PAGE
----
Get more Mail & Guardian
Subscribe or Login

Prejudice against immigrants cuts across class and race

 

 

The most common solution believed by South Africans to deal with xenophobia is to expel immigrants, research by the Human Sciences Research Council (HSRC) found.

In a survey that was conducted in 2018, researchers from the HSRC asked more than 3 000 people — who were representative of the country’s demographics — about potential solutions to xenophobic hate crime.

It found that 31% of the respondents felt that expelling immigrants would solve the problem of xenophobia. Others (14%) felt that stronger borders or a change in foreigners’ behaviour (12%) would be solutions.

“It would appear that the majority of South Africans hold very negative views about the impact of international migrants on South African society in which a significant share of the public believes that immigrants are a major driver of unemployment and crime,” explains Dr Steven Gordon from HSRC, who presented the research findings.

The survey found that half of the general population blamed the activities of foreigners for the violence against immigrants.

Many attributed the violence to foreigners’ alleged involvement in illegal drug trafficking, perceptions of stealing jobs from South Africans and purportedly nefarious practices of foreign shop and business owners.

Gordon further points out that anti-immigration views cut across the major social and economic classes within South African society.

“When we talk about anti-immigrant sentiment, it’s not a white or a black problem. It’s not a problem with poor people or rich people, young people and old people. It’s a problem of very different types of South Africans. You cannot blame single demographics for this issue.”

Gordon explains that one of the main drivers for the recent riots and anti-immigrant behaviours in Tshwane and Johannesburg, is believed to be the lack of law and order within those spaces which allowed for prejudices to be realised violently.

“The underlying cause of this violence is prejudice. But the type of behaviour and the way this prejudice manifests — the violence that we see — is a product of the spatial environment that people are living in.”

Xenophobia, the study shows, is part of a broader problem of prejudice in South African society.

“We tend to find that prejudice towards international migrants are linked to other types of prejudice. People who dislike foreigners also tend to have strong views about other races for example.”

Gordon says that people who hold the most positive views of international migrants are people who have the most experience with international migrants via acquaintances and friendships.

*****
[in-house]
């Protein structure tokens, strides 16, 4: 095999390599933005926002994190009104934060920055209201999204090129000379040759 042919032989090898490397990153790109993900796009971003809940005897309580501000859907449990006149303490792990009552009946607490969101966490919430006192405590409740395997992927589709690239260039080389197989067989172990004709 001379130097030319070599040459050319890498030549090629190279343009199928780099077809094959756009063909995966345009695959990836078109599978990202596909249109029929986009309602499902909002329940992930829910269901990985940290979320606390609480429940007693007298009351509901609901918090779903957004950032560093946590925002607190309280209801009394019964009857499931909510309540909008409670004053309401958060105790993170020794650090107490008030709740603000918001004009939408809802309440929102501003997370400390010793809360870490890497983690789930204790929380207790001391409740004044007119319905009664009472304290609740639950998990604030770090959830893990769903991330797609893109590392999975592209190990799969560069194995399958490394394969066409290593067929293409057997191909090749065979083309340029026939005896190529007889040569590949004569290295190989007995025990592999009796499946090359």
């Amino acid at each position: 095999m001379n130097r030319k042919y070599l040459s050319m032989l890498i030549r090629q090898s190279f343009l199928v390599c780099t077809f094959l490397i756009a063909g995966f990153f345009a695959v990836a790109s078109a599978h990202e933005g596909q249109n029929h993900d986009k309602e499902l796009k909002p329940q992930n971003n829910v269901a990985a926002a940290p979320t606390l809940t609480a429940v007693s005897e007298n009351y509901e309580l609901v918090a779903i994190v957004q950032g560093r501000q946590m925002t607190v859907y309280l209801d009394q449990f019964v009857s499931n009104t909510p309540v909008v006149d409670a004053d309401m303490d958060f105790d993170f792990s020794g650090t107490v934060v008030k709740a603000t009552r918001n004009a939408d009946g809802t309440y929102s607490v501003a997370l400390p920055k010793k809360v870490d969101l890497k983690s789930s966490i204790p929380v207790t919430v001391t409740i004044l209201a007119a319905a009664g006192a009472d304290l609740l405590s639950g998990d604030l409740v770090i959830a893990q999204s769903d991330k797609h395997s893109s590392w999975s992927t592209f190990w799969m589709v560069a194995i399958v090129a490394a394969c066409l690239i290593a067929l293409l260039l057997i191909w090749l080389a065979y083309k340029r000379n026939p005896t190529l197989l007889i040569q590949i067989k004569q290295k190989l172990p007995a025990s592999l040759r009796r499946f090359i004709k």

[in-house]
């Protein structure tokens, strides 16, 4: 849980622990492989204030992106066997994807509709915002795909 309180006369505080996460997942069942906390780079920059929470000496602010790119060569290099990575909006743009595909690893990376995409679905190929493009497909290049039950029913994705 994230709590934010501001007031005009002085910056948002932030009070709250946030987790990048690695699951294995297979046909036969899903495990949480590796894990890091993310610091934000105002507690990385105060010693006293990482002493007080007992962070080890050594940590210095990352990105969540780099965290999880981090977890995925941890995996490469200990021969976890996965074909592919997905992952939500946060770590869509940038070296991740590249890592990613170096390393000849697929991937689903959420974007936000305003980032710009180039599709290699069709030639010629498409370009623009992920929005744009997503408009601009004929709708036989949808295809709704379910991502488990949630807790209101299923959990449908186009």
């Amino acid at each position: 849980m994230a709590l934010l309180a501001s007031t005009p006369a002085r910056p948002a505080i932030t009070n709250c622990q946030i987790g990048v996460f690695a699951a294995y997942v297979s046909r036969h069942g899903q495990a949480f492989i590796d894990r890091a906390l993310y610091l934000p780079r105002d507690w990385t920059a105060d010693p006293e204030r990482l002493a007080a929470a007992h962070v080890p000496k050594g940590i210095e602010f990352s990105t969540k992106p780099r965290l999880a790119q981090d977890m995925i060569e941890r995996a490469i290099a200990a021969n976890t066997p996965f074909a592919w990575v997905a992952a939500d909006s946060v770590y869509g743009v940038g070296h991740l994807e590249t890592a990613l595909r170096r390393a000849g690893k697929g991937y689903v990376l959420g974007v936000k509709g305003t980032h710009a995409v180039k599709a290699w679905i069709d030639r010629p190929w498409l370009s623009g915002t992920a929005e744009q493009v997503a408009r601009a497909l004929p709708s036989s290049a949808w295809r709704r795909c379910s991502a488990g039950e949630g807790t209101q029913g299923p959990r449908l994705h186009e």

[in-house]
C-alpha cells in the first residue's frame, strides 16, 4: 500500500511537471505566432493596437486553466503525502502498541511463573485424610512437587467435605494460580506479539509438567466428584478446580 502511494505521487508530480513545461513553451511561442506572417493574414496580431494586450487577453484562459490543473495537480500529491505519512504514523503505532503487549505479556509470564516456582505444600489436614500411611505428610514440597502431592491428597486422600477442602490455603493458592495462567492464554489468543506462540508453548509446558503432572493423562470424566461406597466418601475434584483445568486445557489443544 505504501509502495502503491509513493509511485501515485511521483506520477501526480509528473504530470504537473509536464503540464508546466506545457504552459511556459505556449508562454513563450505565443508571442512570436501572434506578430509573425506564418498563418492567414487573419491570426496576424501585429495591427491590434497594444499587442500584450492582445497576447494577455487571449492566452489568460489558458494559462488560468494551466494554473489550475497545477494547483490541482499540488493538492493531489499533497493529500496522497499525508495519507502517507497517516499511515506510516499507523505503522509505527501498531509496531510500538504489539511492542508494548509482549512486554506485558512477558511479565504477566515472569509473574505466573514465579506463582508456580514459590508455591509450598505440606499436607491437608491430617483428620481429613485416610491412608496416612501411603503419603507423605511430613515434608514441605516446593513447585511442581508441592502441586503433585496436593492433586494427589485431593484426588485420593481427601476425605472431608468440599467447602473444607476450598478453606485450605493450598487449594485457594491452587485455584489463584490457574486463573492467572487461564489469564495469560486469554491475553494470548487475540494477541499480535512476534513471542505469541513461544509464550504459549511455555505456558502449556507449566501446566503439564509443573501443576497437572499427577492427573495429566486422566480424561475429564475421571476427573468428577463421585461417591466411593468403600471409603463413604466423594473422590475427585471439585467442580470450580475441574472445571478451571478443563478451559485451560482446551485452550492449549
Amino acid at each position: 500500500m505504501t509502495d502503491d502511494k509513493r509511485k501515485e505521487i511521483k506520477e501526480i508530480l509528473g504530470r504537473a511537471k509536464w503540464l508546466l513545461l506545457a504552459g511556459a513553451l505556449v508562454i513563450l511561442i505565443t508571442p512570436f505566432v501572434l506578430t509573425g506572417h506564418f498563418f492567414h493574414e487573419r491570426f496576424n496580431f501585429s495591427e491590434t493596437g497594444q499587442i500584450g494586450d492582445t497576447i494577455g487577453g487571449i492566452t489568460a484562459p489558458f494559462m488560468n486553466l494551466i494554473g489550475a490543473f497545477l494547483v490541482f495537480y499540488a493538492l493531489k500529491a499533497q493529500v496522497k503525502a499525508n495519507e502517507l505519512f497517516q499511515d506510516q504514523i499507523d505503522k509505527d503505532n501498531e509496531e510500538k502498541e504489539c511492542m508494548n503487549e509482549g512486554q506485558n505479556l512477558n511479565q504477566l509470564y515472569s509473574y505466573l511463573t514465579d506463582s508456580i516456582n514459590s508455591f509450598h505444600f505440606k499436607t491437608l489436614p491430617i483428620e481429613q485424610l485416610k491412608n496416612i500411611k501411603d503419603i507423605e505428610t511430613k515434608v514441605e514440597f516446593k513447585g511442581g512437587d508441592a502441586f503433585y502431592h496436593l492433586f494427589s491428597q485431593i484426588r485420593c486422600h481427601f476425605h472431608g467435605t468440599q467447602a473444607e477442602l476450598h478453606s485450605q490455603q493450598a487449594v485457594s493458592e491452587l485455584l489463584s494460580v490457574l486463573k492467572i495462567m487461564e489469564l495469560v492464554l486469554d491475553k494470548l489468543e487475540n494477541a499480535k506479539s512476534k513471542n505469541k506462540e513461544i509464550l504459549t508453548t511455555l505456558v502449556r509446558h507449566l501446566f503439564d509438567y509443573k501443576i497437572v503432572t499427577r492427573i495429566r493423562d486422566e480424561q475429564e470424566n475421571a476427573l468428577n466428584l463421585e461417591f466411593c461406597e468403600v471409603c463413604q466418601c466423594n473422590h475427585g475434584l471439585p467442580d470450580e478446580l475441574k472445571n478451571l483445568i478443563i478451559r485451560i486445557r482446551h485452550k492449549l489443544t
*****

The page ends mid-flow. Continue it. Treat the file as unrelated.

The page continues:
“Internationally, integration programmes have been very successful in integrating large numbers of international migrants, which is often culturally diverse, into society. This is an area where we [South Africa] fall short. They [the government] haven’t had robust, well-resourced and clear integration policies.”

Jacques Coetzee is the Adamela Data Fellow at the Mail & Guardian, a position funded by the Indigo Trust.

Subscribe to the M&G

Thanks for enjoying the Mail & Guardian, we’re proud of our 36 year history, throughout which we have delivered to readers the most important, unbiased stories in South Africa. Good journalism costs, though, and right from our very first edition we’ve relied on reader subscriptions to protect our independence.

Digital subscribers get access to all of our award-winning journalism, including premium features, as well as exclusive events, newsletters, webinars and the cryptic crossword. Click here to find out how to join them.

Jacques Coetzee 1
Guest Author

Related stories

WELCOME TO YOUR M&G

If you’re reading this, you clearly have great taste

If you haven’t already, you can subscribe to the Mail & Guardian for less than the cost of a cup of coffee a week, and get more great reads.

Already a subscriber? Sign in here

Advertising

Subscribers only

Life Esidimeni inquest postponed until August 30

The lawyer for the bereaved families argued that Dr Makgabo Manamela’s requests for postponements have a negative impact on the families of the deceased who seek closure

RECAP: Mbeki tells ANC that land without compensation goes against...

‘This would be a very serious disincentive to investment,’ says Thabo Mbeki in a document arguing that the ANC should not proceed with the Constitutional amendment of section 25

More top stories

ANC Integrity Committee recommends Zweli Mkhize step aside

ANC sources say the report by the committee will be tabled at the next national executive committee meeting

Rivals agree on new measures to end Cape Town taxi...

But key route remains closed and affected areas halt issuing of operating licences

Magashule claims his suspension of Ramaphosa was lawful

In his application for leave to appeal the high court judgment, Magashule argues that the court erred in holding that Ramaphosa’s suspension was not lawful without giving any explanation for that conclusion

Life Esidimeni inquest postponed until August 30

The lawyer for the bereaved families argued that Dr Makgabo Manamela’s requests for postponements have a negative impact on the families of the deceased who seek closure
Advertising

press releases

Loading latest Press Releases…
×